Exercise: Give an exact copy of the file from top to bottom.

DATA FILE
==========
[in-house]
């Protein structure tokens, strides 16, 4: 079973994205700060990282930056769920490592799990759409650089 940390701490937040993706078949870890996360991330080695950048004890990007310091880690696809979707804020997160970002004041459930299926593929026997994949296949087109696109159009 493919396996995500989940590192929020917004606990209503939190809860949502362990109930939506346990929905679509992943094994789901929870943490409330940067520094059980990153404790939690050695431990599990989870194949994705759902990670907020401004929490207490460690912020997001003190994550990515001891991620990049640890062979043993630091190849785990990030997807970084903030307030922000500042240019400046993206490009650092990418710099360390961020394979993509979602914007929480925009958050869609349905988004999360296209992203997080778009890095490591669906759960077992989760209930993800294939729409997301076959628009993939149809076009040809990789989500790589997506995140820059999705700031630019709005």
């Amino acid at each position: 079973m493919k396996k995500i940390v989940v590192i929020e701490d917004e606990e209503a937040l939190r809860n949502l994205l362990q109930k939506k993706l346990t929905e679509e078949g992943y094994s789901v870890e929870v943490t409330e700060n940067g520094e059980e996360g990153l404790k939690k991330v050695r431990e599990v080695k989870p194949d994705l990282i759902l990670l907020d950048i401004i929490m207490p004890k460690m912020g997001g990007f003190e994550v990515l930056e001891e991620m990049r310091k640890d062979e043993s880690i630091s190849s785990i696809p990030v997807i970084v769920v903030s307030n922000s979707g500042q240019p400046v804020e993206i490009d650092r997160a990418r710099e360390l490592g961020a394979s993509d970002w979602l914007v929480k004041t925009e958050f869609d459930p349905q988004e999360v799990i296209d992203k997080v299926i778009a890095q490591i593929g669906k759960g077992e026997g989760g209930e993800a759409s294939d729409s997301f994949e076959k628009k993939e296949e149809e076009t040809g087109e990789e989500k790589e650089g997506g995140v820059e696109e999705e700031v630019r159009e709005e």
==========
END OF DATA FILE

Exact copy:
[in-house]
């Protein structure tokens, strides 16, 4: 079973994205700060990282930056769920490592799990759409650089 940390701490937040993706078949870890996360991330080695950048004890990007310091880690696809979707804020997160970002004041459930299926593929026997994949296949087109696109159009 493919396996995500989940590192929020917004606990209503939190809860949502362990109930939506346990929905679509992943094994789901929870943490409330940067520094059980990153404790939690050695431990599990989870194949994705759902990670907020401004929490207490460690912020997001003190994550990515001891991620990049640890062979043993630091190849785990990030997807970084903030307030922000500042240019400046993206490009650092990418710099360390961020394979993509979602914007929480925009958050869609349905988004999360296209992203997080778009890095490591669906759960077992989760209930993800294939729409997301076959628009993939149809076009040809990789989500790589997506995140820059999705700031630019709005």
């Amino acid at each position: 079973m493919k396996k995500i940390v989940v590192i929020e701490d917004e606990e209503a937040l939190r809860n949502l994205l362990q109930k939506k993706l346990t929905e679509e078949g992943y094994s789901v870890e929870v943490t409330e700060n940067g520094e059980e996360g990153l404790k939690k991330v050695r431990e599990v080695k989870p194949d994705l990282i759902l990670l907020d950048i401004i929490m207490p004890k460690m912020g997001g990007f003190e994550v990515l930056e001891e991620m990049r310091k640890d062979e043993s880690i630091s190849s785990i696809p990030v997807i970084v769920v903030s307030n922000s979707g500042q240019p400046v804020e993206i490009d650092r997160a990418r710099e360390l490592g961020a394979s993509d970002w979602l914007v929480k004041t925009e958050f869609d459930p349905q988004e999360v799990i296209d992203k997080v299926i778009a890095q490591i593929g669906k759960g077992e026997g989760g209930e993800a759409s294939d729409s997301f994949e076959k628009k993939e296949e149809e076009t040809g087109e990789e989500k790589e650089g997506g995140v820059e696109e999705e700031v630019r159009e709005e």